The W Gallery of Wayland Showcases the Music of Brazil - by Neil Olmstead
This past Sunday, Arts Wayland hosted the Fernando Brandão Quintet at The W Gallery. This was the tenth jazz concert in two years presented by the arts group, supported in part by the Village Bank.
Brazilian flutist Fernando Brandão brought his international quintet into the colorful arts space, filling it with authentic Latin American melodies and intricate rhythms. Peruvian bassist Oscar Stagnaro and drummer Bertram Lehman anchored the rhythm section, while Maxim Lubarsky, originally from the Ukraine, carried the harmonic pulse on piano. Assisting Brandão with the intricate and often delicate lead lines was the young Puerto Rican saxophonist Edmar Colon. All musicians teach at Berklee College of Music and were invited by their colleague and professor of piano, Neil Olmstead, a Wayland resident associated with Arts Wayland.
Brandão, a recognized historian of Brazilian folk music, chose compositions ranging from the southeastern and northeastern regions of Brazil. Styles such as choro, samba and bossa, and baião and frevo were included with pieces by Antonio Carlos Jobim, Hermeto Pascoal, and Pixinguinha, and originals of Brandão. The pieces were arranged in the format of American jazz, wherein the theme is stated before a round of improvised solos occur over the repeated form. One major distinction in these Brazilian melodies is the length. Unlike the 32-bar jazz standard, the melodies are long compositions with ebbs and flows, thereby placing distinct creative demands upon the soloists. Despite this challenge, Colon’s saxophone solos seemed to joyfully float on top of the tightly knit rhythm section, often celebrating bursts of synchronicity with drummer Lehman. Lubarsky’s piano solos maintained the percussive tautness of the groove while exhibiting a “long line” contour, building toward climactic peaks near the endings. Brandão happily displayed all flutes; traditional, alto and the massive bass flute which he jokingly introduced as plumbing materials from his kitchen. One was left wondering (perhaps hoping) how a fine Peruvian bass solo might sound in this context, but alas this was not to be.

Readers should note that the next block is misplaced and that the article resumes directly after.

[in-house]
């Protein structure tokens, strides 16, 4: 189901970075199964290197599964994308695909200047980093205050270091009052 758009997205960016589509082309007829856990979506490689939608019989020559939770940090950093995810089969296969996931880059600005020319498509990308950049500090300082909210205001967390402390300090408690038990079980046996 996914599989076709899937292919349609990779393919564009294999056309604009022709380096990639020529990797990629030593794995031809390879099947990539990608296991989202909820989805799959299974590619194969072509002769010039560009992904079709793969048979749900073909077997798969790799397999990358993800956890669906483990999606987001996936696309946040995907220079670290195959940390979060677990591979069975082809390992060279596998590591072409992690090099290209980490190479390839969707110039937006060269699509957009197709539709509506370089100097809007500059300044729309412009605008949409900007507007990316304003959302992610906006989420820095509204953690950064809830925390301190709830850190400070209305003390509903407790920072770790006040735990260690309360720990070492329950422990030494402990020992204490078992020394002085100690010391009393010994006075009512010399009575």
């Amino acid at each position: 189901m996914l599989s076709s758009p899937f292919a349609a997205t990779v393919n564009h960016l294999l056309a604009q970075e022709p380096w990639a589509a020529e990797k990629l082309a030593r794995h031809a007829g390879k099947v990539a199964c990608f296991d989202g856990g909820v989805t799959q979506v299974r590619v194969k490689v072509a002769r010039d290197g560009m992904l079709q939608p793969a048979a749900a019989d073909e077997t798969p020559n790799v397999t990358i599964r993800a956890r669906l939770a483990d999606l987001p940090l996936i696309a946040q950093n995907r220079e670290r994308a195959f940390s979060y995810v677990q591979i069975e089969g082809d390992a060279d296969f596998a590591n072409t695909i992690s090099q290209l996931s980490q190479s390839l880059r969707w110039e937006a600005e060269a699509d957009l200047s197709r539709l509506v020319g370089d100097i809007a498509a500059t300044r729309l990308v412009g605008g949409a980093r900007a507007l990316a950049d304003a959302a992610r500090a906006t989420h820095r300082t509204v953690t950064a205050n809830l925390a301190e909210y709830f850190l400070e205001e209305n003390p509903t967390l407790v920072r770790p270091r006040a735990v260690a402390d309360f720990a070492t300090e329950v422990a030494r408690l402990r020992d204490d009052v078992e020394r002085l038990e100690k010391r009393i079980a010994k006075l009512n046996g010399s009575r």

The sold-out house was happily engaged throughout the two-set performance, comfortably masked and basking in warm, foot-tapping Brazilian grooves. Hats off to Arts Wayland for making another fine cultural contribution to our greater Metrowest community.
- Neil Olmstead 12/13/21